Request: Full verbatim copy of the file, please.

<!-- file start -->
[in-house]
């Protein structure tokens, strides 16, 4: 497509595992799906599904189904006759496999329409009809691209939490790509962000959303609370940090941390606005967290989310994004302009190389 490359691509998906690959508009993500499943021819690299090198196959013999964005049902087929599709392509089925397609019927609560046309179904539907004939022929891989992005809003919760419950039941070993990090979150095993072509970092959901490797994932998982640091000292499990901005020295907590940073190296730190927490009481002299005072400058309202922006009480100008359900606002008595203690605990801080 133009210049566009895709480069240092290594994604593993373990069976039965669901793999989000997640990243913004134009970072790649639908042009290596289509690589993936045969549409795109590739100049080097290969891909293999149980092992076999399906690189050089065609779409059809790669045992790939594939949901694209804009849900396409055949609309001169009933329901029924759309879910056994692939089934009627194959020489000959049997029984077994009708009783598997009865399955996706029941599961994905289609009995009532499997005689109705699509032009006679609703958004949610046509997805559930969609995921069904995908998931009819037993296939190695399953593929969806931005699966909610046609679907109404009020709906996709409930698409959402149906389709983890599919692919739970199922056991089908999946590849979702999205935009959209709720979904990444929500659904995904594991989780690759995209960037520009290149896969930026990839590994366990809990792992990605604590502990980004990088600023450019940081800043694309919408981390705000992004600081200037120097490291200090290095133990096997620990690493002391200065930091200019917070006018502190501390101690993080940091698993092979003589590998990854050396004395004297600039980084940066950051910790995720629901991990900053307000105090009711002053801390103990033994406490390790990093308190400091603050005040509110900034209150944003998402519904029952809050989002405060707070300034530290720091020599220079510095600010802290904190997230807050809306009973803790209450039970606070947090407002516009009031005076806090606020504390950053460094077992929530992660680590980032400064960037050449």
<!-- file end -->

[in-house]
């Protein structure tokens, strides 16, 4: 497509595992799906599904189904006759496999329409009809691209939490790509962000959303609370940090941390606005967290989310994004302009190389 490359691509998906690959508009993500499943021819690299090198196959013999964005049902087929599709392509089925397609019927609560046309179904539907004939022929891989992005809003919760419950039941070993990090979150095993072509970092959901490797994932998982640091000292499990901005020295907590940073190296730190927490009481002299005072400058309202922006009480100008359900606002008595203690605990801080 133009210049566009895709480069240092290594994604593993373990069976039965669901793999989000997640990243913004134009970072790649639908042009290596289509690589993936045969549409795109590739100049080097290969891909293999149980092992076999399906690189050089065609779409059809790669045992790939594939949901694209804009849900396409055949609309001169009933329901029924759309879910056994692939089934009627194959020489000959049997029984077994009708009783598997009865399955996706029941599961994905289609009995009532499997005689109705699509032009006679609703958004949610046509997805559930969609995921069904995908998931009819037993296939190695399953593929969806931005699966909610046609679907109404009020709906996709409930698409959402149906389709983890599919692919739970199922056991089908999946590849979702999205935009959209709720979904990444929500659904995904594991989780690759995209960037520009290149896969930026990839590994366990809990792992990605604590502990980004990088600023450019940081800043694309919408981390705000992004600081200037120097490291200090290095133990096997620990690493002391200065930091200019917070006018502190501390101690993080940091698993092979003589590998990854050396004395004297600039980084940066950051910790995720629901991990900053307000105090009711002053801390103990033994406490390790990093308190400091603050005040509110900034209150944003998402519904029952809050989002405060707070300034530290720091020599220079510095600010802290904190997230807050809306009973803790209450039970606070947090407002516009009031005076806090606020504390950053460094077992929530992660680590980032400064960037050449």